They’re prouder than ever.
This Sunday’s Pride March will be the biggest one in history, as the 46th annual LGBT celebration is expected to feature a record 32,000 marchers and more than 400 groups in the Manhattan parade.
The march’s message of equality takes on added urgency this year, falling two weeks after a shooting at a gay nightclub in Orlando took 49 lives and wounded dozens.
“This year is definitely going to be a lot more significant, a lot more important,” said NYC Pride March Director Julian Sanjivan. “It’s painful, but at the same time, we want to show it’s all about love, it’s all about equality. We’re not going to cave to fear.”
Last year’s parade had 20,000 marchers and drew upward of 2.5 million spectators, Sanjivan said, as New Yorkers celebrated the legalization of gay marriage across the nation.
This year’s will likely rival that. At a vigil held outside the iconic Stonewall Inn a day after the June 12 shooting, Mayor Bill de Blasio called on people all over the United States to “come to New York for the Pride Parade” in a show of “love and inclusion.”
Organizers also reopened registration for the Pride March in the wake of the shooting to accommodate interest from groups looking to join the floats.
“A lot of people wanted to be involved and show support,” said Sanjivan, noting that about 20 groups had signed up to march following the shooting.
Heritage of Pride, which produces the Pride March, also reworked some parade details to remember the 49 Orlando victims. A color guard from Scouts of Equality will carry 49 orange flags with rainbow stripes, and the names of those killed will be listed on a panel on the Heritage of Pride float, which will be trailed by marchers carrying a #WeAreOrlando banner.
Pulse owner Barbara Poma and manager Neema Bahrami will also ride on the lead float as honored guests of NYC Pride.
The Latino community was especially hit hard by the shooting, which occurred during “Latin Night” at the gay nightclub Pulse. The staff and broader community of the El Museo del Barrio, which is marching for the second time in the parade, “certainly feel a special connection this year,” said Executive Director Jorge Daniel Veneciano.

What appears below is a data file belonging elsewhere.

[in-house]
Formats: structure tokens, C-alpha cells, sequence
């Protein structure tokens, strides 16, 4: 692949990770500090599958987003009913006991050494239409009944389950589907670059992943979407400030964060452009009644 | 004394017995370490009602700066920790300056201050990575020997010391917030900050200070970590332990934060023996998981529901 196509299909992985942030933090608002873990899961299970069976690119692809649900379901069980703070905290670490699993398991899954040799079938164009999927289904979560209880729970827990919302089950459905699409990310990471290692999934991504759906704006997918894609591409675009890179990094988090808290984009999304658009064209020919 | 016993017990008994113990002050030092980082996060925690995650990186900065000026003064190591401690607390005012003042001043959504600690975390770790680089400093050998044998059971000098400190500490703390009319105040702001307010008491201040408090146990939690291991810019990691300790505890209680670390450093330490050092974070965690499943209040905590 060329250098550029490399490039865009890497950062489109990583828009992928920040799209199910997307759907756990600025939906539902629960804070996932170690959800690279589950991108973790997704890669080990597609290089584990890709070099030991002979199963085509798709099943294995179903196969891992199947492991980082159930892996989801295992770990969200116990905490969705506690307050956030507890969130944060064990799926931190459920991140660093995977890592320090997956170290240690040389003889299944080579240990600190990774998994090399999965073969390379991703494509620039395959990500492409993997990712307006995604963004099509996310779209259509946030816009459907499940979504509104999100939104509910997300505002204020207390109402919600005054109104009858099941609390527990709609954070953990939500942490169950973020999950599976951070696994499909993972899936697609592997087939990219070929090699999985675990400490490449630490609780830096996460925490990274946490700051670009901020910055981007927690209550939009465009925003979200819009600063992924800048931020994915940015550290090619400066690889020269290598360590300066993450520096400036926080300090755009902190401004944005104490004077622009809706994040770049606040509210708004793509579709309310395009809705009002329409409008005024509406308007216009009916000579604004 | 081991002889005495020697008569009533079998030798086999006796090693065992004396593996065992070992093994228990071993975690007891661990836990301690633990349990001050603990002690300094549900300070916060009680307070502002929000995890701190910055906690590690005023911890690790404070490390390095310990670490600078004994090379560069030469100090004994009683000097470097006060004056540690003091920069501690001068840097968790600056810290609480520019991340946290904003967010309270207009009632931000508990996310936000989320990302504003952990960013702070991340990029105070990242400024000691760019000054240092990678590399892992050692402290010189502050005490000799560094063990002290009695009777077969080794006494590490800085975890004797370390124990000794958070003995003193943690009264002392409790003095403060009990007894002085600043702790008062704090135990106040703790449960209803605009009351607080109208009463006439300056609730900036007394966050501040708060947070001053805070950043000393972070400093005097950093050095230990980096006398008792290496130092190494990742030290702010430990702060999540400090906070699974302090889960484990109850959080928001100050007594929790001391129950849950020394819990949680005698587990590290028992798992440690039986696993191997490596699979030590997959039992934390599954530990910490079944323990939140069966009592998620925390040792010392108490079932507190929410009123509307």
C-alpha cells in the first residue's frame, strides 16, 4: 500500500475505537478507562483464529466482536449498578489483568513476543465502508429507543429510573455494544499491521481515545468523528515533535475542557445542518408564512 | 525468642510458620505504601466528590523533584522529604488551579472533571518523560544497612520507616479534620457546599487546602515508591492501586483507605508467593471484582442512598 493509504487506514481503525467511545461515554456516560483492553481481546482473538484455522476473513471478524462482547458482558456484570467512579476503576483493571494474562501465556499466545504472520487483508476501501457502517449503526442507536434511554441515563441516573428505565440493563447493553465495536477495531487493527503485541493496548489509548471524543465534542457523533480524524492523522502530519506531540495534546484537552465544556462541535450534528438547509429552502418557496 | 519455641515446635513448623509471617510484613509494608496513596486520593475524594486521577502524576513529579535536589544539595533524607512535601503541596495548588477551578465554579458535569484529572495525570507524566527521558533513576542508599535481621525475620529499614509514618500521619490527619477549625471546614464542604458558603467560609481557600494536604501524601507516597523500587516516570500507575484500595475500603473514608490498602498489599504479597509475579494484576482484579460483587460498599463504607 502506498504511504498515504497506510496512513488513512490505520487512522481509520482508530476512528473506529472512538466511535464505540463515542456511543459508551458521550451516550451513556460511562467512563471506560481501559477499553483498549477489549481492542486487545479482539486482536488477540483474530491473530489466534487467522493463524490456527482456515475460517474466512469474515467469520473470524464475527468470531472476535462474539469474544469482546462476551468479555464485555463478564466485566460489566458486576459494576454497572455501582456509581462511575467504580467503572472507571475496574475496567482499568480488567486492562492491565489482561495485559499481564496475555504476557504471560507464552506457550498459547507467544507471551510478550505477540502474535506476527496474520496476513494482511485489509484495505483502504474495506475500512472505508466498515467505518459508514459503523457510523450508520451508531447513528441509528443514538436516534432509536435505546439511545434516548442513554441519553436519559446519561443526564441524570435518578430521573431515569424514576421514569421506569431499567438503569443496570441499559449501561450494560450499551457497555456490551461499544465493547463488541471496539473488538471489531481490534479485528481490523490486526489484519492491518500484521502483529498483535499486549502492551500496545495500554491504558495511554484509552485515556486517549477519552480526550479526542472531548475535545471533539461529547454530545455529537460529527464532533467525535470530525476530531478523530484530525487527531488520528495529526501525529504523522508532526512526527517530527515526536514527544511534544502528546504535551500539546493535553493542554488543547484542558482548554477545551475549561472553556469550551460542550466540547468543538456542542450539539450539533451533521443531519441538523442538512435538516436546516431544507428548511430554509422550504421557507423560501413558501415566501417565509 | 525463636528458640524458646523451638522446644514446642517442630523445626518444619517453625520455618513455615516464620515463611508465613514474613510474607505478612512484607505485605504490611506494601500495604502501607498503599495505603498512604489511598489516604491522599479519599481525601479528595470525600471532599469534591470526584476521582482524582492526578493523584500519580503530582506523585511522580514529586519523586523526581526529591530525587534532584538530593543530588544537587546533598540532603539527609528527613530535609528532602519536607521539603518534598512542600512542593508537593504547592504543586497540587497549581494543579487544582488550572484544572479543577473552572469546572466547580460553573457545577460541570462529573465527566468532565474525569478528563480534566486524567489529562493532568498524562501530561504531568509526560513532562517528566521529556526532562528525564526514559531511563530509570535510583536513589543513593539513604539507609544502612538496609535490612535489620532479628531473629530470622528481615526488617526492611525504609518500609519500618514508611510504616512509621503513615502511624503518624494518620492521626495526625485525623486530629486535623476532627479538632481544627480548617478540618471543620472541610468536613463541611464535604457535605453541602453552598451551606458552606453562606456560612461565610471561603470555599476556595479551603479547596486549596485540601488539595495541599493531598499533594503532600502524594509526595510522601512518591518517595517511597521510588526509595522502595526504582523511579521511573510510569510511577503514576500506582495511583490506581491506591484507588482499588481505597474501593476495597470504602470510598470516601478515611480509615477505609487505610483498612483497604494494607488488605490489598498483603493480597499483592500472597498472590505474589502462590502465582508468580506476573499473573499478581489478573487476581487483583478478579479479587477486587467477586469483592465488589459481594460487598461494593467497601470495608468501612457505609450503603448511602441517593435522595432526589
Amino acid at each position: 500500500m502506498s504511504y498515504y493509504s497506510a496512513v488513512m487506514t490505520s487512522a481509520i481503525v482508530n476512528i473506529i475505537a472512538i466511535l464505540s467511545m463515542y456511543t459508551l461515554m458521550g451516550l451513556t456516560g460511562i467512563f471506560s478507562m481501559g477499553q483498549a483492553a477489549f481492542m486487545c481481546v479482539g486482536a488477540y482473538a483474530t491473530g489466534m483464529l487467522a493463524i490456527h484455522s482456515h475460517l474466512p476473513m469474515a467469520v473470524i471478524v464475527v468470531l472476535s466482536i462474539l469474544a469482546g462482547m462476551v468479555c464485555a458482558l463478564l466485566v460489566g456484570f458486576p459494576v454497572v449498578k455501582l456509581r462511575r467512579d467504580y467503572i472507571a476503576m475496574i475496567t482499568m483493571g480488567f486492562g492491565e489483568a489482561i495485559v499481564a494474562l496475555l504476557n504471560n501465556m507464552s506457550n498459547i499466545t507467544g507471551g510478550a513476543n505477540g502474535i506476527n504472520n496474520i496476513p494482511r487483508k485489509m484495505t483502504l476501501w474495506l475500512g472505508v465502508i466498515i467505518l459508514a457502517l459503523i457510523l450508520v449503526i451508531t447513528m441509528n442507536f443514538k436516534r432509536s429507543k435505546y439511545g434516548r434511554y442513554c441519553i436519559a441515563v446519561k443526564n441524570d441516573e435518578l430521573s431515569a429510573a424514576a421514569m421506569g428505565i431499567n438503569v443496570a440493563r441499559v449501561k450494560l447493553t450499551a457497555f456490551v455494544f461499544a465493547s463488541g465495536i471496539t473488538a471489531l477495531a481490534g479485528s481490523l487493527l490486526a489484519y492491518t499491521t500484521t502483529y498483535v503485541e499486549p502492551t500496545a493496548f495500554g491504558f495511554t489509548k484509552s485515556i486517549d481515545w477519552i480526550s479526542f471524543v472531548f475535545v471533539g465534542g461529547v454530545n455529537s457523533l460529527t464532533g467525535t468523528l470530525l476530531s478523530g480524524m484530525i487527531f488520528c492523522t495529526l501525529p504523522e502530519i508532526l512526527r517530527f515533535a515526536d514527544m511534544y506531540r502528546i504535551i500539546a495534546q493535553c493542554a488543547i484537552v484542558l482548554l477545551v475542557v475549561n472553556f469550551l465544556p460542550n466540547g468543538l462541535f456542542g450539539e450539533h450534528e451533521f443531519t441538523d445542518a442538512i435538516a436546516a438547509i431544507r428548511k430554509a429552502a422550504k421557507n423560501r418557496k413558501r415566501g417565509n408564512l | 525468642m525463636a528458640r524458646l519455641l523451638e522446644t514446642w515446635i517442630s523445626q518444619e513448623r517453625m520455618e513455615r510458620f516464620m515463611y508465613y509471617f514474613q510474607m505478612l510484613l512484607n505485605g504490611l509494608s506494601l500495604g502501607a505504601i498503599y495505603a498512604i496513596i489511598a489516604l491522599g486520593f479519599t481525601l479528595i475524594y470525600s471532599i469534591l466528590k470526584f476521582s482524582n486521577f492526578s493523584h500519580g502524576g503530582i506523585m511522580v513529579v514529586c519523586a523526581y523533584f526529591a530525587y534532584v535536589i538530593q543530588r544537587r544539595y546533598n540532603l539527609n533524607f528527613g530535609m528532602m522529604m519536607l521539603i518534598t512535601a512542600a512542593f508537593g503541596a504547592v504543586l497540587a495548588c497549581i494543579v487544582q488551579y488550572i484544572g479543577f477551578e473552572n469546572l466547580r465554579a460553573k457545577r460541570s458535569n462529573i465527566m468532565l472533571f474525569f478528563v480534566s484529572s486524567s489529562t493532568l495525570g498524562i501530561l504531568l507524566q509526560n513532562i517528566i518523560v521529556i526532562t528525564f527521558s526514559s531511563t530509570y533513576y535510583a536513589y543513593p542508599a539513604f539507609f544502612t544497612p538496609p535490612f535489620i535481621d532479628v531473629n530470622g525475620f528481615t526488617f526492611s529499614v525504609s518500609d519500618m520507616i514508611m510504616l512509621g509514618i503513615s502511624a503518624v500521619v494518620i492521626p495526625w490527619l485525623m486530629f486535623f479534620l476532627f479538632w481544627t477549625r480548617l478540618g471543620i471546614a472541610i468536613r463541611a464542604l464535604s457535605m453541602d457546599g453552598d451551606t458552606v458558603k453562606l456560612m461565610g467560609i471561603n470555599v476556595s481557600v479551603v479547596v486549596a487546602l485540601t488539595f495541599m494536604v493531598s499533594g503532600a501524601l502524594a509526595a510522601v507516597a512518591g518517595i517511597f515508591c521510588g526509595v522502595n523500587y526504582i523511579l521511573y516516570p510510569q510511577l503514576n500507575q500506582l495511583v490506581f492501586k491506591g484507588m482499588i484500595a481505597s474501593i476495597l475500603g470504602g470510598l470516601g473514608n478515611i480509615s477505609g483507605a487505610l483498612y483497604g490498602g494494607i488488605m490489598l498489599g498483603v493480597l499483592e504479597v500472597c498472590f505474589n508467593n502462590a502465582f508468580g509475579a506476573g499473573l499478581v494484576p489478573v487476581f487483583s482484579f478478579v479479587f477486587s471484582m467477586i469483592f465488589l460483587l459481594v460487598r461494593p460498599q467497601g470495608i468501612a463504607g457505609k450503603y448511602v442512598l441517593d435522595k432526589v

“To me there is a kind of kindred circumstance between the Latino community and the LGBT community, and part of it is a problem of visibility that we have suffered as Latinos. Certainly the gay community has suffered this historically,” Veneciano said.
“And at the same time, there is pride — a will to celebrate, be creative,” he added. “That’s another kind of kindred circumstance.”
In another historic moment for this year’s Pride March, which commemorates the 1969 Stonewall riots, the NBA will be the first sports league to ever participate, with more than 100 employees and their families expected to march Sunday.
“We have a long-standing commitment to diversity and inclusion in our work and in our service to the community,” said Oris Stuart, the senior vice president, chief diversity and inclusion officer for the NBA, which also recently launched a T-shirt line for Pride Month, with every team’s logo in rainbows. “We’re excited about bringing the NBA spirit to the March.”
A national monument
This year's march comes two days after President Barack Obama designated the Stonewall Inn and its surrounding area a national monument on Friday. The 7.7 acres included in the monument are the first National Park Service unit "to tell the story of the struggle for LGBT rights," Obama said in a news release.
Here are all the things you'll need to know heading into Sunday's march:
Steps off Sunday at noon, rain or shine, following a moment of silence at 11:58 a.m. to remember those in the community lost to AIDS, AIDS-related complications and hate crimes. The first group usually makes it to the end of the route by 1:45 p.m. and the parade ends around 6 p.m.
Start: 36th Street and Fifth Avenue
Special needs seating: 24th Street and Fifth Avenue
Reviewing stand: Eighth Street and Fifth Avenue
End: Christopher and Bleecker streets
Length: 2 miles
36th Street and Fifth Avenue
25th Street and Fifth Avenue
Eighth Street and Fifth Avenue
Christopher and Bleecker streets
Jazz Jennings: Honorary co-founder of the Transkids Purple Rainbow Foundation, star of the TLC docu-series “I Am Jazz” and, at 15, the youngest Grand Marshal in NYC Pride history
Subhi Nahas: Syrian refugee currently working with LGBT refugees in Turkey and co-founder of the first LGBT magazine in Syria, Mawaleh
Cecilia Chung: Founding producer of the San Francisco Trans March, one of the world’s first and largest annual transgender events, member of the Presidential Advisory Council on HIV/AIDS and senior strategist for the Transgender Law Center
Street closures (from 10 a.m. to 6 p.m.)
41st Street between Park and Fifth avenues
40th Street between Sixth and Park avenues
39th Street between Sixth and Park avenues
38th Street between Sixth and Park avenues
37th Street between Sixth and Park avenues
36th Street between Sixth and Park avenues
Fifth Avenue between 41st and 8th streets
8th Street between Fifth and Sixth avenues
Greenwich Avenue between Sixth Avenue and Christopher Street
Christopher Street between Greenwich Avenue and Greenwich Street
Greenwich Street between West 11th and Leroy streets
Fifth Avenue between 8th Street and Washington Mews
Bleecker Street between Christopher and West 10th streets
Hudson Street between Bethune and West 14th streets
West 13th Street between Ninth Avenue and West 4th Street